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I am dealing with External Accessories and MFI for a project and have this question:

What 3rd party hardware attributes, if any, can be recognized after connecting an iOS device to the MFI hardware? Specifically, I am looking for a generic way to determine the device classes or capabilities rather than having to check the specific manufacturer and device names, similar to how Android can do it (see below). Is this possible?

http://developer.android.com/reference/android/bluetooth/BluetoothClass.Device.html

The end goal: Toggle a boolean when connected to an audio dock; ignore other events. I’m not sure how granular iOS can get. Can iOS tell the difference between an audio dock and a Golf Putter App Cradle ? Does MFi grant insight into the capabilities of a device?

I will be targeting iOS 4.2+.

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1 Answer 1

up vote 3 down vote accepted
+50

You can request to get notifications by the EAAccessoryManagerclass (via registerForLocalNotificationsmethod). To do so, you need to add the ExternalAccessory.framework to your project.

[[NSNotificationCenter defaultCenter] addObserver:self selector:@selector(_accessoryDidDisconnect:) name:EAAccessoryDidDisconnectNotification object:nil];
[[EAAccessoryManager sharedAccessoryManager] registerForLocalNotifications];

Once a hardware is added, you get a notification with EAAccessoryKey, what in turn can be used to get an EAAccessory from the accessory manager

- (void)_accessoryDidConnect:(NSNotification *)notification {
      EAAccessory *accessory = [[notification userInfo] objectForKey:EAAccessoryKey];

The accessory has a number of properties that should help to identify which kind of hardware have been connected:

NSString* name  
NSString* manufacturer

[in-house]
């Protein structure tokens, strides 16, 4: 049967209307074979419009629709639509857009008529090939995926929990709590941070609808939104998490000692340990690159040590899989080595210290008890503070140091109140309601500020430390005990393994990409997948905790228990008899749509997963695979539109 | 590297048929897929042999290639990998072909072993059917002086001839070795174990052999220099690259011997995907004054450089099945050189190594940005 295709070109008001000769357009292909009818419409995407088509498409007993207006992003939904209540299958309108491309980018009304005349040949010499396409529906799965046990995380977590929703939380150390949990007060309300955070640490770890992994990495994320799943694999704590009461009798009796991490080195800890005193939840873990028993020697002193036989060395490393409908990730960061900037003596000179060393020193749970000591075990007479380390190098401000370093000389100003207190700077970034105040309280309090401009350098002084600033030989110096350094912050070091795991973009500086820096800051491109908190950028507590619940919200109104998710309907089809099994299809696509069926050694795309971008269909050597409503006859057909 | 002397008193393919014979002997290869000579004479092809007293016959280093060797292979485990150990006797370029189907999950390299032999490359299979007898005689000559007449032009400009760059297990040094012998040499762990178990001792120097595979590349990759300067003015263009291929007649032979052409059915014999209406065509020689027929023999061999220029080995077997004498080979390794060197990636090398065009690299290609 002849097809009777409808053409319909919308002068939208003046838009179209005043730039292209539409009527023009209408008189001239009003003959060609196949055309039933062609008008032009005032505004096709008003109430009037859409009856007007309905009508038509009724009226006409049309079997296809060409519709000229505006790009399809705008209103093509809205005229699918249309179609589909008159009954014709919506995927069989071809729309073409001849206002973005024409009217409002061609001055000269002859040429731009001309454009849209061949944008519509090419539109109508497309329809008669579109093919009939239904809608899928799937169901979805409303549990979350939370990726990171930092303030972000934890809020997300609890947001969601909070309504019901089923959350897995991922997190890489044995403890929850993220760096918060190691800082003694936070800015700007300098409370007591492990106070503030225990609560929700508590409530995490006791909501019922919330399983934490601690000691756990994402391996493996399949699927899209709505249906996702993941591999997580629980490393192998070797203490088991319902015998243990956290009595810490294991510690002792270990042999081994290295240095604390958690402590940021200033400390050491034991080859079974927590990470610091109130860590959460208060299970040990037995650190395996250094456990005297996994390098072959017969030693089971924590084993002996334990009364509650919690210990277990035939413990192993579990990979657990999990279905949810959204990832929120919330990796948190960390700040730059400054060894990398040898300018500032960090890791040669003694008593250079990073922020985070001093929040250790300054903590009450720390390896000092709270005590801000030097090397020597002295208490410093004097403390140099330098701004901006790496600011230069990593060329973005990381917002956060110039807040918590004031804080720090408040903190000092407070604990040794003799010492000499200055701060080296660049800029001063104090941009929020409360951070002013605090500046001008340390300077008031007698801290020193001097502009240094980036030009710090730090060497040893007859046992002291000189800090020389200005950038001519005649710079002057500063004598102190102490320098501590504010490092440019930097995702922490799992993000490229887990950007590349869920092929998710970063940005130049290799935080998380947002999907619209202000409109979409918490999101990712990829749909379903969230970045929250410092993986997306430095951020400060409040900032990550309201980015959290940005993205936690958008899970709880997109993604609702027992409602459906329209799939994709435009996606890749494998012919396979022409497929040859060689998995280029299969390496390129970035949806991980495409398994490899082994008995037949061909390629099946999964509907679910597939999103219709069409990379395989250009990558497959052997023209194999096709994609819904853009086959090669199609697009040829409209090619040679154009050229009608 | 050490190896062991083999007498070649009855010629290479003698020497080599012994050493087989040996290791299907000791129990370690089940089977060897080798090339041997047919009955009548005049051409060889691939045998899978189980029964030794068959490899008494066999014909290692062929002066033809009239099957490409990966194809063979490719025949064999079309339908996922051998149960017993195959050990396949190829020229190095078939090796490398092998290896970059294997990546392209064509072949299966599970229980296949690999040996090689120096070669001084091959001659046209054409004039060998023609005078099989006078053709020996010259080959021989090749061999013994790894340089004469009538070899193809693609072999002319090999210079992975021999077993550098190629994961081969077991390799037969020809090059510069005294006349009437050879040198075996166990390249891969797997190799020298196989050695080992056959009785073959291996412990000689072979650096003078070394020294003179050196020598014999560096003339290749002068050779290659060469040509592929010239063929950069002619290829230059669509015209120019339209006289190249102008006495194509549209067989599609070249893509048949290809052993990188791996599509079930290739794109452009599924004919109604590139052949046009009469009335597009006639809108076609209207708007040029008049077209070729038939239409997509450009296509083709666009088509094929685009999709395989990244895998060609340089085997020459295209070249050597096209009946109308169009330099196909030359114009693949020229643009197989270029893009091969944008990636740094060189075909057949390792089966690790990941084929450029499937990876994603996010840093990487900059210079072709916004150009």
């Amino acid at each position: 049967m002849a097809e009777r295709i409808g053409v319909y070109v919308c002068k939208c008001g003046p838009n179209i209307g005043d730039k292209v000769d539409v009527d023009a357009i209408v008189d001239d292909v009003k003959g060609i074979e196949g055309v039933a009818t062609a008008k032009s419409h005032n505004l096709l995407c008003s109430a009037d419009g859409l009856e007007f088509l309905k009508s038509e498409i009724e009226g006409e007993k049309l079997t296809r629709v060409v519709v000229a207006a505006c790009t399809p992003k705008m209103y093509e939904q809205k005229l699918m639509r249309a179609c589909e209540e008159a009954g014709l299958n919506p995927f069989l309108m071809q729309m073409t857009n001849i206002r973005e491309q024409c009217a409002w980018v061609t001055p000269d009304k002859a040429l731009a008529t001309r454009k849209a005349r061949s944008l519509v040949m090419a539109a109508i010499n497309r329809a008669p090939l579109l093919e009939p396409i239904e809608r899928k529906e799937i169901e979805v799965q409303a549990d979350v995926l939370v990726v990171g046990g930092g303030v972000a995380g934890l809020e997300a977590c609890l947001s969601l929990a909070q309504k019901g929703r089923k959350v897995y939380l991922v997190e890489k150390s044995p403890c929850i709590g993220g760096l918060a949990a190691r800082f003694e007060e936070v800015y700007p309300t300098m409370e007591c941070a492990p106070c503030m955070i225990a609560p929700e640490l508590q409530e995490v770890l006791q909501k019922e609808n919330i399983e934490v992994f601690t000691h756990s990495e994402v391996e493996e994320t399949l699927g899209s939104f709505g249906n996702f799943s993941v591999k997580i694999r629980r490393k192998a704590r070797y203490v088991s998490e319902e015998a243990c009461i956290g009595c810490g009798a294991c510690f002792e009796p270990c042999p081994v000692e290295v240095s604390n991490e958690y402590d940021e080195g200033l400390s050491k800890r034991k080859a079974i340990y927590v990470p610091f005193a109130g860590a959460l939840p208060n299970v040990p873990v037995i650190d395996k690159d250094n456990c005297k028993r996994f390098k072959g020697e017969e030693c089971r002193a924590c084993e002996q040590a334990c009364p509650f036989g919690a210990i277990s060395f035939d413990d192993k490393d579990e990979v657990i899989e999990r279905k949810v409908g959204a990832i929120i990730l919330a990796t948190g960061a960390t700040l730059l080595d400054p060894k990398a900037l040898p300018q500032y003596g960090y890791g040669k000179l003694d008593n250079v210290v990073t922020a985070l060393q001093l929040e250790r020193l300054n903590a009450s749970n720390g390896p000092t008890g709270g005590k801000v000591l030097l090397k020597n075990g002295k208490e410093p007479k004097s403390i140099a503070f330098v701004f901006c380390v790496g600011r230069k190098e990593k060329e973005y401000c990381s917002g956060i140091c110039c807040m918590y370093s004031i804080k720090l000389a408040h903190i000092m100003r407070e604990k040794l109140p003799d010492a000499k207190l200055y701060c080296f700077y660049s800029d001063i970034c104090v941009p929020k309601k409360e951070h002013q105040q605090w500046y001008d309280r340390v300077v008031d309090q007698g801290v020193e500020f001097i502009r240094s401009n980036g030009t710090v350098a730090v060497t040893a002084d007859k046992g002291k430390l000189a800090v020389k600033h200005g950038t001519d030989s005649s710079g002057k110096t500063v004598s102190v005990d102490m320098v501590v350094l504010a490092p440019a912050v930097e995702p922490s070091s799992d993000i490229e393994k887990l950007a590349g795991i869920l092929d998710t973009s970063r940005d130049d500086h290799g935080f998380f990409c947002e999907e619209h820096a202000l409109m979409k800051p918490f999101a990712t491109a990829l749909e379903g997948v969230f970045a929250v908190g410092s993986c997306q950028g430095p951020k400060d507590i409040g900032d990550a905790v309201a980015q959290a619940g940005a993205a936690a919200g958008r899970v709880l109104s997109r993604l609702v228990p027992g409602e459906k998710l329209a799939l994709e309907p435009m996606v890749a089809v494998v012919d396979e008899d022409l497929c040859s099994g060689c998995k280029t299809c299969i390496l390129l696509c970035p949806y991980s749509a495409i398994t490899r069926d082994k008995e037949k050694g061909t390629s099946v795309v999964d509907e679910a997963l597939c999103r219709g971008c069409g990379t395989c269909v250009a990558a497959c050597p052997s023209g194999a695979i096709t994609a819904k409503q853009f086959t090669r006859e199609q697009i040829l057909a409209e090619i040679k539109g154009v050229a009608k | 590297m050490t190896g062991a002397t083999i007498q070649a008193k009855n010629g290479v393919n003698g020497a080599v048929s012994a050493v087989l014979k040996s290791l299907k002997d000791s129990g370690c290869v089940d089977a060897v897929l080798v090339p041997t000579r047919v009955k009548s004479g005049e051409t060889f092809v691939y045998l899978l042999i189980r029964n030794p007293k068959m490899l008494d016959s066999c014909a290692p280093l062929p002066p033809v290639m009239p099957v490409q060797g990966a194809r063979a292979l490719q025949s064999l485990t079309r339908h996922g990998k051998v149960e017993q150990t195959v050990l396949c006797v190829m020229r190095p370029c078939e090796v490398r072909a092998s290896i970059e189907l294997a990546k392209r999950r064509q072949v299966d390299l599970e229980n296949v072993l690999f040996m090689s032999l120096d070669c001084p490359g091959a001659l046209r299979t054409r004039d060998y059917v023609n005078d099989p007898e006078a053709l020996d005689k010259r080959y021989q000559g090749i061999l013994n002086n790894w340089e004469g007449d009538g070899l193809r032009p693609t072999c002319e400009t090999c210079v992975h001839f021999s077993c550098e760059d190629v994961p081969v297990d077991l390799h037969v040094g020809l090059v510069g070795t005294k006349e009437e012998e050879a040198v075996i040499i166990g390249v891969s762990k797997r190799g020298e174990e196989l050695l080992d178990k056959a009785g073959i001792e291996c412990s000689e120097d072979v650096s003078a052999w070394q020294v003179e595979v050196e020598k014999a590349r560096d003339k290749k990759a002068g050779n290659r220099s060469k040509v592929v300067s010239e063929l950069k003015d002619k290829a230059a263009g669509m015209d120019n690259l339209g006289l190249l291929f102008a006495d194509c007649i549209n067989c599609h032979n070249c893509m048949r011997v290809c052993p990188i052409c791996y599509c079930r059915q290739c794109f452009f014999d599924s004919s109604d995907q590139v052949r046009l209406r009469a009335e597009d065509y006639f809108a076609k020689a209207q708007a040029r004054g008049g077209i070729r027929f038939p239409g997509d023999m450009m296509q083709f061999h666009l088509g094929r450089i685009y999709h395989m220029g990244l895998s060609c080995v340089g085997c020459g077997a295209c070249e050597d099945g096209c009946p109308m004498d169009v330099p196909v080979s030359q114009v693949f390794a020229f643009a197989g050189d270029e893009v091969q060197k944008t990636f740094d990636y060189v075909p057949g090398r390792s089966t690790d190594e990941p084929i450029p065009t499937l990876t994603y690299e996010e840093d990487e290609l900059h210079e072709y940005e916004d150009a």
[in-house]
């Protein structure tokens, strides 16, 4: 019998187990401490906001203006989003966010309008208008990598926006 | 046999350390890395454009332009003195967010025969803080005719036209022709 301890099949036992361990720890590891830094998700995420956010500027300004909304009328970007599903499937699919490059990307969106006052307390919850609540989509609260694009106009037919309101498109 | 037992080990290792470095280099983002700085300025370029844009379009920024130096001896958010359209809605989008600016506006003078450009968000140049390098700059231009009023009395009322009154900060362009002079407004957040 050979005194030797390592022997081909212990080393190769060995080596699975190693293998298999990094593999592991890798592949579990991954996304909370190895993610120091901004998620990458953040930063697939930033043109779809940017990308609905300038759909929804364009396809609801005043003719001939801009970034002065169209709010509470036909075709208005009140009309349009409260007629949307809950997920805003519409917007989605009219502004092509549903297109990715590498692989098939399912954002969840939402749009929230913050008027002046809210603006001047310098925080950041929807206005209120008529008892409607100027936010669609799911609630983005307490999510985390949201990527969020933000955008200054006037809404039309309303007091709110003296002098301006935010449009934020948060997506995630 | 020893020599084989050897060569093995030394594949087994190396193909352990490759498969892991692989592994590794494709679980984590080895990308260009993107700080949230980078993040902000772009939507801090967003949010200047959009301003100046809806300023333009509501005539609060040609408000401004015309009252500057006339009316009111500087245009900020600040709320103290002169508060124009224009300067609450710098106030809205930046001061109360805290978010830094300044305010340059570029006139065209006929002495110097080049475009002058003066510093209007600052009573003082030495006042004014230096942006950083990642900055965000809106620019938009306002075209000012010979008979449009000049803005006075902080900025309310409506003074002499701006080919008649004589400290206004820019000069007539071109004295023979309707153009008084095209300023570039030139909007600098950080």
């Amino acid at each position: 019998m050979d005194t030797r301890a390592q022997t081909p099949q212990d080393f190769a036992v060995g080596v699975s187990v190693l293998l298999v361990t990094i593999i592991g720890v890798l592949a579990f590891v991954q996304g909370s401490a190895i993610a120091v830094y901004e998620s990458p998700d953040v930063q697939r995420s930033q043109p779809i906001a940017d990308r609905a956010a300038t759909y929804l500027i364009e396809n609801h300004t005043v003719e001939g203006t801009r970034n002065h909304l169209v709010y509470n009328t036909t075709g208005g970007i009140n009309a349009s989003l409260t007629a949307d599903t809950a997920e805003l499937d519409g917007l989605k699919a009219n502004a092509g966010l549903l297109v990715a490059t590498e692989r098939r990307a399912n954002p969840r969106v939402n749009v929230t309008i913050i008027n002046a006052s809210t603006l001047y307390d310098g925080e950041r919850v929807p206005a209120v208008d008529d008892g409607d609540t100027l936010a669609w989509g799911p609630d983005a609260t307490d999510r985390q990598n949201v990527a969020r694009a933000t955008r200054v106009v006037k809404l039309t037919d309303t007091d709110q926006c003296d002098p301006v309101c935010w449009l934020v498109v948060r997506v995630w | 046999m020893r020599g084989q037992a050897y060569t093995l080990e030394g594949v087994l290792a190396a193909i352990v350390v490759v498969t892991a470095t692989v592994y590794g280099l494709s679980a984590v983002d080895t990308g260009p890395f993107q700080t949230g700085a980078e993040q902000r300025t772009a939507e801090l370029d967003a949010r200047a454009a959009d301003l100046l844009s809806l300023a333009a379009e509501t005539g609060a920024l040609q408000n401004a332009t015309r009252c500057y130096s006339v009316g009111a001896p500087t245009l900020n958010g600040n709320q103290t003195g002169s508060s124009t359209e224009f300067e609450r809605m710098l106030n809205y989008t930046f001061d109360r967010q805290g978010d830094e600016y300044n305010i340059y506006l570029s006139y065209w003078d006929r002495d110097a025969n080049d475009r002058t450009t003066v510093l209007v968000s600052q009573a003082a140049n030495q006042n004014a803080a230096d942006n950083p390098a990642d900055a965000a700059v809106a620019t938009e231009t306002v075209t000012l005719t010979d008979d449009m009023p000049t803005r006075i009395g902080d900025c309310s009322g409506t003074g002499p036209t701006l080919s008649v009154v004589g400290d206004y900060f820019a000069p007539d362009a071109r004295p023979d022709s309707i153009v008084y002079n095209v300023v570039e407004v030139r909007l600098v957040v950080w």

NSString* modelNumber  
NSString* serialNumber  
NSString* firmwareRevision  
NSString* hardwareRevision  
NSArray* protocolStrings

I have no idea, what your audio dock provides here, but it should easy to simply try and hope that it is consistent for all devices :-)

If you are not interested in a specific device but in a class of devices (with a specific behavior), protocolStrings should be useful. The array consists of strings that name protocols (in sense of behaviors, not in ObjectiveC sense). The names are formatted as reverse-DNS strings (com.mycompany.myprotocol).

If you provide one or more of such protocol names in the UISupportedExternalAccessoryProtocols section (type: array of strings) of your app’s Info.plist file, your app will be started if a proper device is connected.

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thanks - I am aware of this info but I would like a more generic approach of getting device class as checking for specific info like you have it is very taxing and not practical. I am looking for something similar to what Android can do here: developer.android.com/reference/android/bluetooth/… –  Boon Aug 23 '12 at 15:43
    
Offering the bonus to Matthias since there is no more answers and he cares enough to post a detailed solution to this. –  Boon Aug 27 '12 at 20:31
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